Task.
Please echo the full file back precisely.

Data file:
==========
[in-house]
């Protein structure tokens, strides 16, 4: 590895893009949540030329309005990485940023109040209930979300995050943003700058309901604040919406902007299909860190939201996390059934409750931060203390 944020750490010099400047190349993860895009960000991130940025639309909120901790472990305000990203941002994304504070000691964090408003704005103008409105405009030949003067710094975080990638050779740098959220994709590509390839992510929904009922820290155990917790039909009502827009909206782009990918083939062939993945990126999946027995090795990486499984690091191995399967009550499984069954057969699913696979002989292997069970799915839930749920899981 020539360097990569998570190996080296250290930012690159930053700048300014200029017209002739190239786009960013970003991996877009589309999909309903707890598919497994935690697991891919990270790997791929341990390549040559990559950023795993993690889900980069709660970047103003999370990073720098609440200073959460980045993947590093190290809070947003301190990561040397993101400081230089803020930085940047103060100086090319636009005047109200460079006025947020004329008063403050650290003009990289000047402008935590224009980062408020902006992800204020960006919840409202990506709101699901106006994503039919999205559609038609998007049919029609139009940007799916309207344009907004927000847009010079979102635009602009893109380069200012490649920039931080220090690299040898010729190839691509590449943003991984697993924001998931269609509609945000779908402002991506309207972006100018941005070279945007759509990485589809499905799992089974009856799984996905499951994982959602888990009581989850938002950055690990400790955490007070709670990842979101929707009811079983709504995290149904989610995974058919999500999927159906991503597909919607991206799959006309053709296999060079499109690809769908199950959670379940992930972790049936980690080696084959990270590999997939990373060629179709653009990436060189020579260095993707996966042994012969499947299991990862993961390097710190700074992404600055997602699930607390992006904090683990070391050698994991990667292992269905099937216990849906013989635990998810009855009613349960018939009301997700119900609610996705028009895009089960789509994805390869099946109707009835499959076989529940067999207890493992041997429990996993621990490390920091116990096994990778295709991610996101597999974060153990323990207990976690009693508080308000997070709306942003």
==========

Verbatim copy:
[in-house]
């Protein structure tokens, strides 16, 4: 590895893009949540030329309005990485940023109040209930979300995050943003700058309901604040919406902007299909860190939201996390059934409750931060203390 944020750490010099400047190349993860895009960000991130940025639309909120901790472990305000990203941002994304504070000691964090408003704005103008409105405009030949003067710094975080990638050779740098959220994709590509390839992510929904009922820290155990917790039909009502827009909206782009990918083939062939993945990126999946027995090795990486499984690091191995399967009550499984069954057969699913696979002989292997069970799915839930749920899981 020539360097990569998570190996080296250290930012690159930053700048300014200029017209002739190239786009960013970003991996877009589309999909309903707890598919497994935690697991891919990270790997791929341990390549040559990559950023795993993690889900980069709660970047103003999370990073720098609440200073959460980045993947590093190290809070947003301190990561040397993101400081230089803020930085940047103060100086090319636009005047109200460079006025947020004329008063403050650290003009990289000047402008935590224009980062408020902006992800204020960006919840409202990506709101699901106006994503039919999205559609038609998007049919029609139009940007799916309207344009907004927000847009010079979102635009602009893109380069200012490649920039931080220090690299040898010729190839691509590449943003991984697993924001998931269609509609945000779908402002991506309207972006100018941005070279945007759509990485589809499905799992089974009856799984996905499951994982959602888990009581989850938002950055690990400790955490007070709670990842979101929707009811079983709504995290149904989610995974058919999500999927159906991503597909919607991206799959006309053709296999060079499109690809769908199950959670379940992930972790049936980690080696084959990270590999997939990373060629179709653009990436060189020579260095993707996966042994012969499947299991990862993961390097710190700074992404600055997602699930607390992006904090683990070391050698994991990667292992269905099937216990849906013989635990998810009855009613349960018939009301997700119900609610996705028009895009089960789509994805390869099946109707009835499959076989529940067999207890493992041997429990996993621990490390920091116990096994990778295709991610996101597999974060153990323990207990976690009693508080308000997070709306942003």